The report said: “When it was explained to him what was necessary, he reacted with disgust and asked, ‘How could one feel desire to be with a woman, who God has made unclean, when one could be with a man, who is clean? Surely this must be wrong.'”

January 28, 2010

“It starts here, with a lack-lustre establishing shot . . .”

Filed under: Humour, Media — Tags: — Nicholas @ 22:39

See more funny videos and funny pictures at CollegeHumor.

H/T to Victor for the link. Utterly brilliant.

Have aliens stolen the Prime Minister’s brain?

Filed under: Cancon, Government, Politics — Tags: — Nicholas @ 08:41

Kevin Libin points out just how little today’s Stephen Harper resembles the young Reform Party MP when he first went to Ottawa:

Who’s that Prime Minister in Ottawa preparing to appoint a string of partisan senators tomorrow, and dreaming of converting the G8 from an economic focus to one of promoting health care for mothers and children in the developing world — and what’s he done with Stephen Harper? The man who first came to Ottawa as a Reform MP in 1993 with an agenda to privatize social services, restrict immigration and end Upper Chamber patronage would likely not recognize the Conservative leader of today, and not just because of the greyer hair.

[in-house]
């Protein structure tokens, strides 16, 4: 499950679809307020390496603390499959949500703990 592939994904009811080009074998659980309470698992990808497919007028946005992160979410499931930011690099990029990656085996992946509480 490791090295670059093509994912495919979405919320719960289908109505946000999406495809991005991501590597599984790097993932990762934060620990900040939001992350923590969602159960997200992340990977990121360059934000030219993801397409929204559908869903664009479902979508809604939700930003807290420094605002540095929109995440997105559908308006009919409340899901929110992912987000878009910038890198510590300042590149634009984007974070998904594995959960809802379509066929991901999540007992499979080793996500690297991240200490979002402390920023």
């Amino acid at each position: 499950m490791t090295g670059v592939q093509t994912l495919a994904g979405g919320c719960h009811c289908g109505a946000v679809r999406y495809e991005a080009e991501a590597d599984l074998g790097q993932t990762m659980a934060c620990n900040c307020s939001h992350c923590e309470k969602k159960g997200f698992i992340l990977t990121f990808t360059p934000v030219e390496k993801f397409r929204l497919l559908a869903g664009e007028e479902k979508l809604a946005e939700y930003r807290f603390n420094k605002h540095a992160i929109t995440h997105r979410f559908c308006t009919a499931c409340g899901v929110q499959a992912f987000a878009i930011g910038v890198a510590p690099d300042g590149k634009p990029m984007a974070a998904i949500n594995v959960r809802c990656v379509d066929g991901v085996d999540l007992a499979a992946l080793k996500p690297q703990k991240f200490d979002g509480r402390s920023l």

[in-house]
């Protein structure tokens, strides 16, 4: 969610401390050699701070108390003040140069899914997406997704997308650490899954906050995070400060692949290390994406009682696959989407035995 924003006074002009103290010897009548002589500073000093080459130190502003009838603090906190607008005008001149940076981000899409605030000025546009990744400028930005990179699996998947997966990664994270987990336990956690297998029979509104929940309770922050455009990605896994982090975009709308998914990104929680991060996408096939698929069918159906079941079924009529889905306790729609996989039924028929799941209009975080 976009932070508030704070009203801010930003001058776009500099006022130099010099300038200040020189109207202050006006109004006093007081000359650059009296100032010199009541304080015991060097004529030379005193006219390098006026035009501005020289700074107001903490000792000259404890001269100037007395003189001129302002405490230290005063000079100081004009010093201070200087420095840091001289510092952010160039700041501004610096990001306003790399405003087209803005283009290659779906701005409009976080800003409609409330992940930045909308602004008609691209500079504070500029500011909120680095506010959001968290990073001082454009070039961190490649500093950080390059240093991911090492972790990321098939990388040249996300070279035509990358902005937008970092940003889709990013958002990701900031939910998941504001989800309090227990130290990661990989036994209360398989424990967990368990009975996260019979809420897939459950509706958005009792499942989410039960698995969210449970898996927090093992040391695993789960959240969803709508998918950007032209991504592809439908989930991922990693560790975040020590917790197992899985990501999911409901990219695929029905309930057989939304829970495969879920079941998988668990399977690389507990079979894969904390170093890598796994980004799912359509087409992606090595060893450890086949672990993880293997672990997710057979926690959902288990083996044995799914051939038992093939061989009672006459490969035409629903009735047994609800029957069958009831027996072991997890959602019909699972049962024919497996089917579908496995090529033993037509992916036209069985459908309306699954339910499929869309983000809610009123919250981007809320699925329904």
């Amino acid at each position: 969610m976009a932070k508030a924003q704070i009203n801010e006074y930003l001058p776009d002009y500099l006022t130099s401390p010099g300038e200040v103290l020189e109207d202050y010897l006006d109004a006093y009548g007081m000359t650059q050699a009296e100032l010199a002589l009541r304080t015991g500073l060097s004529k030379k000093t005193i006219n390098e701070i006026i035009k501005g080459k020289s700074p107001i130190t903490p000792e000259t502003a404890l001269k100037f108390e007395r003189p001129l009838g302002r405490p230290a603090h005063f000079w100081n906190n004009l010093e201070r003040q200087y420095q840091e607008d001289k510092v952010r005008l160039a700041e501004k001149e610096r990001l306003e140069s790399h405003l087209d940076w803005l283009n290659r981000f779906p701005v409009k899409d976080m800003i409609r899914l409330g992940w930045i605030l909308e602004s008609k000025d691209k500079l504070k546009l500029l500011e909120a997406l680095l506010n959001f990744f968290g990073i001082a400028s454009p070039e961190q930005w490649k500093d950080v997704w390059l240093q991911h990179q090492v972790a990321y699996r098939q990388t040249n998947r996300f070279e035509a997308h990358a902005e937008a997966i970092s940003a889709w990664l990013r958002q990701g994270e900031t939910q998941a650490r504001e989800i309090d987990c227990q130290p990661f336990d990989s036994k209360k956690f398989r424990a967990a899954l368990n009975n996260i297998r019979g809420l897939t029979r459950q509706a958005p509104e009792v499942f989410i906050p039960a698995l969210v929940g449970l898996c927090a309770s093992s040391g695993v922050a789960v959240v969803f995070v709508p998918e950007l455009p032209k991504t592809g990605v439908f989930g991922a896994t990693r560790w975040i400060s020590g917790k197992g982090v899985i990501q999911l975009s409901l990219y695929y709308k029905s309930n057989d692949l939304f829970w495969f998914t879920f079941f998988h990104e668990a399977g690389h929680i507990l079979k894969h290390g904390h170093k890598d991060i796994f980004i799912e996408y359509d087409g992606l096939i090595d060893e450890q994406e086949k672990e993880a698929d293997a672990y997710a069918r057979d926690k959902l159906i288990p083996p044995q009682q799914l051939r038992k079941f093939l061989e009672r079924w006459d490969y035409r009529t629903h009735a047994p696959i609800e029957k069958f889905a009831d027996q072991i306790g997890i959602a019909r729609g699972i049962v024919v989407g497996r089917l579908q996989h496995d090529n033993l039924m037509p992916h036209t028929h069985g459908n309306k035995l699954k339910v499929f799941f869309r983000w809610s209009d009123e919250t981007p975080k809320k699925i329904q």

Mr. Harper has come a vast distance in his approach to policy in the four years he’s been running the federal government, rather than sniping at it from inside a regionally focused rump party. “How much of that is the natural evolution, or maturity and wisdom or prudence that comes with age,” says Faron Ellis, a Lethbridge College political scientist and author of a book on the Reform party’s history, as opposed to a “political learning curve,” is hard to say. Whatever the reasons, there’s no question, things look much different in Stephen Harper’s mirror than they did 17 years ago.

January 27, 2010

Apple’s latest . . . marketing mis-step

Filed under: Humour, Technology — Tags: , , , , — Nicholas @ 13:53

AdRants has a bit of fun with Apple’s choice of name for its latest rapture-of-the-nerds tech device:

Apple Introduces New Feminine Protection Product: The iPad